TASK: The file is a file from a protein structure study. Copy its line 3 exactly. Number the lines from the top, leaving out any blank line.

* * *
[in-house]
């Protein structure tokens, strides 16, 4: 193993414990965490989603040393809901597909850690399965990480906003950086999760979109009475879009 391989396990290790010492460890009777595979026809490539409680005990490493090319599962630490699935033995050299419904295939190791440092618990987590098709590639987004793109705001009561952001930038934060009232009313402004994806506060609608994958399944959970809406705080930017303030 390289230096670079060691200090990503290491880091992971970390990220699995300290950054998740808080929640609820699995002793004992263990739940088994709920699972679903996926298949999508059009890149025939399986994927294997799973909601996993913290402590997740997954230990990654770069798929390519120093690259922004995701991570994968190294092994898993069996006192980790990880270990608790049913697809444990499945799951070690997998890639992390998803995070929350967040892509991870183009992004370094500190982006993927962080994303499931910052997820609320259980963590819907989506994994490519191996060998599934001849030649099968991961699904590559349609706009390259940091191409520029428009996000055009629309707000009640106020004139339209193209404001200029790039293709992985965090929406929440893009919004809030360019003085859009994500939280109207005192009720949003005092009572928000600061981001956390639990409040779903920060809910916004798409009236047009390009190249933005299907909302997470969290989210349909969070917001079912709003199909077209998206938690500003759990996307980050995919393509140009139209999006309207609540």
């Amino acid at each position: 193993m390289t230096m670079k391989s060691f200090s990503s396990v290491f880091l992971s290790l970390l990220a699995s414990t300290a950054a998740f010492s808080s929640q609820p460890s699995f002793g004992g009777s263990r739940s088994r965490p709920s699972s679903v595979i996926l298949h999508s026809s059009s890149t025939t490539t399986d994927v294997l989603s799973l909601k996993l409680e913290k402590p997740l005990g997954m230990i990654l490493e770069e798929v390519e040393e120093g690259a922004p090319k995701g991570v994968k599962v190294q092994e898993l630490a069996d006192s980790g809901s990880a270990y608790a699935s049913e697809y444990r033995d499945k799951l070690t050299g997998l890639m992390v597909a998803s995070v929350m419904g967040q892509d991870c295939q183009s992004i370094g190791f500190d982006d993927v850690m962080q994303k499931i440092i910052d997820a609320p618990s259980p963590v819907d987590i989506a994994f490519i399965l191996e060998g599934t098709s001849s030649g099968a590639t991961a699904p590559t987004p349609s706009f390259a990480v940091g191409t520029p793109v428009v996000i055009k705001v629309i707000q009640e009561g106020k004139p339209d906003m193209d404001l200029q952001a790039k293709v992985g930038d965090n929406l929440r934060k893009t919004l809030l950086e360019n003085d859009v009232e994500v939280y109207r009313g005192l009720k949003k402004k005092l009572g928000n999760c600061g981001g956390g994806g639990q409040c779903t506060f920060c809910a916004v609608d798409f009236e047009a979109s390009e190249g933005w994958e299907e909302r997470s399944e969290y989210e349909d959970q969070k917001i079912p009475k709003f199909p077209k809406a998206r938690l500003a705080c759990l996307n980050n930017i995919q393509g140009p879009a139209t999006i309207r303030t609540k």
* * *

């Amino acid at each position: 193993m390289t230096m670079k391989s060691f200090s990503s396990v290491f880091l992971s290790l970390l990220a699995s414990t300290a950054a998740f010492s808080s929640q609820p460890s699995f002793g004992g009777s263990r739940s088994r965490p709920s699972s679903v595979i996926l298949h999508s026809s059009s890149t025939t490539t399986d994927v294997l989603s799973l909601k996993l409680e913290k402590p997740l005990g997954m230990i990654l490493e770069e798929v390519e040393e120093g690259a922004p090319k995701g991570v994968k599962v190294q092994e898993l630490a069996d006192s980790g809901s990880a270990y608790a699935s049913e697809y444990r033995d499945k799951l070690t050299g997998l890639m992390v597909a998803s995070v929350m419904g967040q892509d991870c295939q183009s992004i370094g190791f500190d982006d993927v850690m962080q994303k499931i440092i910052d997820a609320p618990s259980p963590v819907d987590i989506a994994f490519i399965l191996e060998g599934t098709s001849s030649g099968a590639t991961a699904p590559t987004p349609s706009f390259a990480v940091g191409t520029p793109v428009v996000i055009k705001v629309i707000q009640e009561g106020k004139p339209d906003m193209d404001l200029q952001a790039k293709v992985g930038d965090n929406l929440r934060k893009t919004l809030l950086e360019n003085d859009v009232e994500v939280y109207r009313g005192l009720k949003k402004k005092l009572g928000n999760c600061g981001g956390g994806g639990q409040c779903t506060f920060c809910a916004v609608d798409f009236e047009a979109s390009e190249g933005w994958e299907e909302r997470s399944e969290y989210e349909d959970q969070k917001i079912p009475k709003f199909p077209k809406a998206r938690l500003a705080c759990l996307n980050n930017i995919q393509g140009p879009a139209t999006i309207r303030t609540k």